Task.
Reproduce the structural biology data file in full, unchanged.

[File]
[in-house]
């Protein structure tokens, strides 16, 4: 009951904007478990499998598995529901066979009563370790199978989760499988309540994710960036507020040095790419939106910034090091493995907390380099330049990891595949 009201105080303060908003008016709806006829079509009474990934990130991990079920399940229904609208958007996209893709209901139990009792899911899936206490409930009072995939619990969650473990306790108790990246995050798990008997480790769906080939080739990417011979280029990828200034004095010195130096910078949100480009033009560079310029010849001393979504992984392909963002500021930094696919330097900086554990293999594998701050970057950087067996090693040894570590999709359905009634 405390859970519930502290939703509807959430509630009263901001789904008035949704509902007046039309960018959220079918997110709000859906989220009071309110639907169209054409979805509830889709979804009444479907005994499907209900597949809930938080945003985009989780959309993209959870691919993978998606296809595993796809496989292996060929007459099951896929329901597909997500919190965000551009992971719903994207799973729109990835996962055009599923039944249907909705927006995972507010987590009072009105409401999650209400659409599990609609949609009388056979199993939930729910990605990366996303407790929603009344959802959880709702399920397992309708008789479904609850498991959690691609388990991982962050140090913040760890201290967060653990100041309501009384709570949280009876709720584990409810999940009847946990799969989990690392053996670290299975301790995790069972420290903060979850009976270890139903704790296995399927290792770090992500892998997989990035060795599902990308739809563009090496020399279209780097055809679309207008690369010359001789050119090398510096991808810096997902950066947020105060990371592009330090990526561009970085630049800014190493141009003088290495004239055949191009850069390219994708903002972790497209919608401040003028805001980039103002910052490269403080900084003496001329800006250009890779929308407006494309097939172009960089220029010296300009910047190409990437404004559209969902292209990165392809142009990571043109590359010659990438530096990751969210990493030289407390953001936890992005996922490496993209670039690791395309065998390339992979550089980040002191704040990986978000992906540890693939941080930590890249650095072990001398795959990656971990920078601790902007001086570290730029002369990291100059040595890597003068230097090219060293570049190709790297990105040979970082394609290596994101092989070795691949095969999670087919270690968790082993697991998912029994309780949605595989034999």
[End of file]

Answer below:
[in-house]
């Protein structure tokens, strides 16, 4: 009951904007478990499998598995529901066979009563370790199978989760499988309540994710960036507020040095790419939106910034090091493995907390380099330049990891595949 009201105080303060908003008016709806006829079509009474990934990130991990079920399940229904609208958007996209893709209901139990009792899911899936206490409930009072995939619990969650473990306790108790990246995050798990008997480790769906080939080739990417011979280029990828200034004095010195130096910078949100480009033009560079310029010849001393979504992984392909963002500021930094696919330097900086554990293999594998701050970057950087067996090693040894570590999709359905009634 405390859970519930502290939703509807959430509630009263901001789904008035949704509902007046039309960018959220079918997110709000859906989220009071309110639907169209054409979805509830889709979804009444479907005994499907209900597949809930938080945003985009989780959309993209959870691919993978998606296809595993796809496989292996060929007459099951896929329901597909997500919190965000551009992971719903994207799973729109990835996962055009599923039944249907909705927006995972507010987590009072009105409401999650209400659409599990609609949609009388056979199993939930729910990605990366996303407790929603009344959802959880709702399920397992309708008789479904609850498991959690691609388990991982962050140090913040760890201290967060653990100041309501009384709570949280009876709720584990409810999940009847946990799969989990690392053996670290299975301790995790069972420290903060979850009976270890139903704790296995399927290792770090992500892998997989990035060795599902990308739809563009090496020399279209780097055809679309207008690369010359001789050119090398510096991808810096997902950066947020105060990371592009330090990526561009970085630049800014190493141009003088290495004239055949191009850069390219994708903002972790497209919608401040003028805001980039103002910052490269403080900084003496001329800006250009890779929308407006494309097939172009960089220029010296300009910047190409990437404004559209969902292209990165392809142009990571043109590359010659990438530096990751969210990493030289407390953001936890992005996922490496993209670039690791395309065998390339992979550089980040002191704040990986978000992906540890693939941080930590890249650095072990001398795959990656971990920078601790902007001086570290730029002369990291100059040595890597003068230097090219060293570049190709790297990105040979970082394609290596994101092989070795691949095969999670087919270690968790082993697991998912029994309780949605595989034999």